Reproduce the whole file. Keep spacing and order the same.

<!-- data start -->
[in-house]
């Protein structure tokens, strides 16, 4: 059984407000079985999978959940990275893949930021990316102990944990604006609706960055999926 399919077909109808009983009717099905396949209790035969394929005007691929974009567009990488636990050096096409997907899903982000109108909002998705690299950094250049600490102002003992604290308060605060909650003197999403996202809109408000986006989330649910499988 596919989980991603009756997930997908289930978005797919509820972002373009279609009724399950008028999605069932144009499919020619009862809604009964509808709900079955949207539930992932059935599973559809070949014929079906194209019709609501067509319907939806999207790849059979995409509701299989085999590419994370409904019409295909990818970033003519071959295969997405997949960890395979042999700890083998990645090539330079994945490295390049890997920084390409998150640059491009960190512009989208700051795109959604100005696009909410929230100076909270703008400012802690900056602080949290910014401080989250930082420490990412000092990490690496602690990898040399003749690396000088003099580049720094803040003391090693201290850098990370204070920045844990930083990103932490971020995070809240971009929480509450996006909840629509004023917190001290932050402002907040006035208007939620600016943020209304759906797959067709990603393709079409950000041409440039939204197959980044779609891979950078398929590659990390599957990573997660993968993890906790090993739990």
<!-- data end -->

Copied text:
[in-house]
């Protein structure tokens, strides 16, 4: 059984407000079985999978959940990275893949930021990316102990944990604006609706960055999926 399919077909109808009983009717099905396949209790035969394929005007691929974009567009990488636990050096096409997907899903982000109108909002998705690299950094250049600490102002003992604290308060605060909650003197999403996202809109408000986006989330649910499988 596919989980991603009756997930997908289930978005797919509820972002373009279609009724399950008028999605069932144009499919020619009862809604009964509808709900079955949207539930992932059935599973559809070949014929079906194209019709609501067509319907939806999207790849059979995409509701299989085999590419994370409904019409295909990818970033003519071959295969997405997949960890395979042999700890083998990645090539330079994945490295390049890997920084390409998150640059491009960190512009989208700051795109959604100005696009909410929230100076909270703008400012802690900056602080949290910014401080989250930082420490990412000092990490690496602690990898040399003749690396000088003099580049720094803040003391090693201290850098990370204070920045844990930083990103932490971020995070809240971009929480509450996006909840629509004023917190001290932050402002907040006035208007939620600016943020209304759906797959067709990603393709079409950000041409440039939204197959980044779609891979950078398929590659990390599957990573997660993968993890906790090993739990």